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Save the Children’s Pro-Bono Coaching Programme: Innovation, performance, development How to establish a coaching culture to enhance organisational performance
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We have co-created a unique and innovative partnership between Save the Children and a network of (now 70+) independent professional coaches, who provide management and leadership coaching on a pro-bono basis. Launched in 2009, following a successful pilot, this initiative contributes enormously to enhance the effectiveness and development of our leaders.
Save the Children recruits and selects the coaches and supports networking, information sharing and the continuing professional development of the coaching pool. Formal coaching events happen twice yearly, with presentations from senior staff; during which coaches are encouraged to shape the coaching agenda within the organisation.
The impact of the coaching has been transformational in motivating senior staff to work successfully through a wide range of leadership and management challenges. Leaders have found the coaching has increased their confidence and effectiveness, and enabled them to deliver outstanding impact for children around the world at a time of significant organisational change. Moreover, enthusiastic leaders have become coaching champions for wider coaching initiatives.
Coaching underpins our (current and future) ongoing approach to development and it is our intention to generate wider organisational change using a coaching approach within management. We anticipate that this will bring about short and long term benefits at an individual, team, organisational and social level.
The Save the Children programme is distinctive in bringing together a high quality group of established and experienced independent coaching practitioners. To be able to draw from this collective expertise and experience on a pro-bono basis and to offer a very different way of engaging with the organisation and mission of Save the Children makes our programme unique.
Coaches are recruited through informal coaching networks. Since 2009 the pool of coaches has expanded to 70 + in number., Discussion days, on-line updating and information sharing, as well as informal and formal consultation has ensured a network that has a strong identity and is sustainable. This makes the network a valued partner for enhanced professional development within the organisation.[/one_half_last]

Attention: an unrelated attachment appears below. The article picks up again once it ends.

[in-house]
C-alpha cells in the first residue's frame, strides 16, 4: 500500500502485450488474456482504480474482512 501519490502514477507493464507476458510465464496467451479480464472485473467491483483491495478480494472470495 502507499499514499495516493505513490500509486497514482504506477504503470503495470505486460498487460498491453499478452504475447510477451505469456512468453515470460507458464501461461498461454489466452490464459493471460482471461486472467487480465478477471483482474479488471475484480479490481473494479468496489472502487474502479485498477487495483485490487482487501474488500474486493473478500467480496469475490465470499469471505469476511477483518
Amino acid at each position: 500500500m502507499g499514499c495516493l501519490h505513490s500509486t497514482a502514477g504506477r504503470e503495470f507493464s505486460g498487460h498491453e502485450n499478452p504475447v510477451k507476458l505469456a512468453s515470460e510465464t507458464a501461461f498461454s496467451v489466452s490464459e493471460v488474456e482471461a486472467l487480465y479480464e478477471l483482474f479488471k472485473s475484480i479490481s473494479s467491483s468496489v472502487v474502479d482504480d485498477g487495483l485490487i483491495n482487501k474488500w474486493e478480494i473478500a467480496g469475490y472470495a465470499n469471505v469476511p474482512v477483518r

Developing the programme has not been without challenges. In 2009 there was very little understanding of coaching, particularly how it differed from mentoring. There remains work to do in ensuring a wider understanding of the roles and responsibilities within the coaching relationship. Any organisation developing a coaching initiative will need to consider early integration with internal management and leadership programmes.
Ensuring that staff understand and appreciate the opportunity, and are committed to the process is key. Monitoring and reviewing coaching to demonstrate its impact on the organisation is demanding but the need to capture evaluative as well as anecdotal evidence is vital.
Wider understanding and recognition of the benefits of coaching has meant an increase in demand for individual coaching from staff not just on leadership programmes. In addition our staff have used coaching approaches in a wide variety of management contexts e.g. capacity building in our ‘Front Line Health Workers’ programme and a collaboration with UN OCHA.
This partnership has provided a strong professional support network for independent coaches and coaching now underpins the management development and enhanced performance agenda within the organisation. It is envisaged that the initiative will continue to evolve and positively impact the effectiveness of our leaders in delivering accelerated change for children[/one_half_last]
Global Leadership Development Manager
Save the Children
Shola Awolesi is a Learning and Development professional, she works with organisations to identify learning needs, design and deliver programs to improve individual, team and organisational performance. Shola is currently Global Leadership Development Manager at Save the Children, where she manages Save the Children’s flagship leadership program in London. Shola also oversees the Senior Management Development Programme (SMDP) Save the Children’s High Potentials programme, working in partnership with key stakeholders around the globe to design and deliver the SMDP ensuring that the programs are adapted to the regional context.
Shola is a coach, who works with managers and leaders to improve performance, she manages Save the Children network of pro-bono coaches and is working internally to develop a coaching culture to enhance performance.
Save the Children
Jane Eames has been coaching as part of Save the Children’s Leadership Development Programme since April 2011. As a Corporate and Executive Coach Jane brings twenty years’ experience of working in the television industry, where she produced and directed documentaries and current affairs for major broadcasters, and experienced the effects of radical organisational change. She specialises in Leadership Skills, Effective Communication, Organisational Creativity and Change.